Revision Notes on Inheritance and Variation :-
✍️Numerical aberrations of chromosomes:
Each species has a characteristic number of chromosome. Variations or numerical changes in chromosomes (Heteroploidy) can be mainly of two types:
The somatic chromosome number in euploids is the exact multiple of basic haploid number. In euploidy an organism acquires an additional set of chromosomes over and above the diploid complement.
Monoploids possess only one set or single basic set of chromosomes. Haploids on the other hand have half the somatic chromosome number. In diploid organisms monoploids and haploids are identical while in a tetra-or hexaploid with 4n or 6n chromosomes the haploids will possess 2n or 3n chromosome whereas its monoploid will possess only one set (n) of chromosome.
(c) Polyploidy: Organism with more than two sets of chromosomes are known as polyploids. It may be triploid with three sets of chromosomes (3n) or tetraploid with four sets of chromosome (4n) and so on.
(2) Aneuploidy: Aneuploidy is the term applied for the chromosomal mutations involving only a part of a set, i.e., loss (hypoploidy) or addition (hyperploidy) of one or more chromosomes. Aneuploidy may result from non disjunction of chromosome during cell division.
(a) Monosomy: Diploid organism that are missing one chromosome of a single pair with genomic formula 2n – 1. Monosomics can form two kinds of gametes, (n) and (n –1).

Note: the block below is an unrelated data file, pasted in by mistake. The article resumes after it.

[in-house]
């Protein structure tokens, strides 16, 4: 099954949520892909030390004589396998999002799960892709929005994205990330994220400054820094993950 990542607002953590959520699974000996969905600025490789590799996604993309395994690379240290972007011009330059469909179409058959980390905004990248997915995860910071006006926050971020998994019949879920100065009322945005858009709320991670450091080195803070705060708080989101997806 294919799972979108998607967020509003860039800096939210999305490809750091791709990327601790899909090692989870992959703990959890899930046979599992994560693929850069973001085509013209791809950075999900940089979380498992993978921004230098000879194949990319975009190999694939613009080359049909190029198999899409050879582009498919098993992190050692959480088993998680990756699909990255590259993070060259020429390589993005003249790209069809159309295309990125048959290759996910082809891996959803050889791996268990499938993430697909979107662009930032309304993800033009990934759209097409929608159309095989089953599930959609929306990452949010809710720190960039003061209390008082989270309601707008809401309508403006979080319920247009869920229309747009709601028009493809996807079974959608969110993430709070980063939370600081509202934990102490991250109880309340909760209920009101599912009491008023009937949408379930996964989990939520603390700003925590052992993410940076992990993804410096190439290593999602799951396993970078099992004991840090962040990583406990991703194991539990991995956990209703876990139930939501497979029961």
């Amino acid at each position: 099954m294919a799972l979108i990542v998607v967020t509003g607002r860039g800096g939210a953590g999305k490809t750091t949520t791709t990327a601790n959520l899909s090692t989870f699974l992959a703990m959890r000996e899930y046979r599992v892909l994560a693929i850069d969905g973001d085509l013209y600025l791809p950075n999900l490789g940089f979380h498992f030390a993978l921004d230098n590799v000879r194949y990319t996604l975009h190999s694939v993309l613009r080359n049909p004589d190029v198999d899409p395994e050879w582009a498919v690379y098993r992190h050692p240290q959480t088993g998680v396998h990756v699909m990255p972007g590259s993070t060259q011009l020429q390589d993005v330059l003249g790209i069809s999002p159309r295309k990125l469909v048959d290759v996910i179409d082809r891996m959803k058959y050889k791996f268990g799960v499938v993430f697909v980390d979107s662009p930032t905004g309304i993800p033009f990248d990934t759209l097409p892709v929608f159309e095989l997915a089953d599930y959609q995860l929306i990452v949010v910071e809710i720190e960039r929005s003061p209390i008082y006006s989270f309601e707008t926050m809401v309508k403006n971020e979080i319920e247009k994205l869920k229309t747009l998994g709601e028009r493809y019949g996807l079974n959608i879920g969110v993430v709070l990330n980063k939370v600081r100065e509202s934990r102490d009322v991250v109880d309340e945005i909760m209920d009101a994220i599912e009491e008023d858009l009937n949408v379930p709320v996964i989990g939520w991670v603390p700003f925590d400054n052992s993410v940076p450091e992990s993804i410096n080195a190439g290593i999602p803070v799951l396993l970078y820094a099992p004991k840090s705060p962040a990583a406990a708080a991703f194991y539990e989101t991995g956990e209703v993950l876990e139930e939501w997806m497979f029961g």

(b) Nullisomy: An organism that has lost a chromsome pair is nullisomic. The result is usually lethal to diploids (2n – 2).
(c) Trisomy: Diploids which have extra chromosome represented by the chromosomal formula 2n + 1. One of the pairs of chromosomes has an extra member, so that a trivalent may be formed during meiotic prophase.
(d) Tetrasomy: In tetrasomic individual particular chromosome of the haploid set is represented four times in a diploid chromosomal complement. The general chromosomal formula for tetrasomics is 2n + 2 rather than 2n + 1+ 1. The formula 2n + 1 + 1 represents a double trisomic.
✍️Types of aneuploidy: Aneuploidy may be of following types on the basis of chromosomes involved in non disjunction.
(a) Aneuploidy involving non-disjunction in sex chromosomes: This kind of aneuploidy is brought about due to non-disjunction in sex chromosomes. It may lead to following types of syndromes:
(1) Turner’s syndrome: Such persons are monosomic for sex chromosomes i.e. possess only one X and no Y chromosome (XO). In other words they have chromosome number 2n – 1 = 45. They are phenotypic females but are sterile because they have under developed reproductive organs. They are dwarf about 4 feet 10 inches and are flat chested with wide spread nipples of mammary glands which never enlarge like those in normal woman. They develop as normal female in childhood but at adolescence their ovaries remain under developed. They lack female hormone estrogen. About one out of every 5,000 female births results in Turner’s syndrome.
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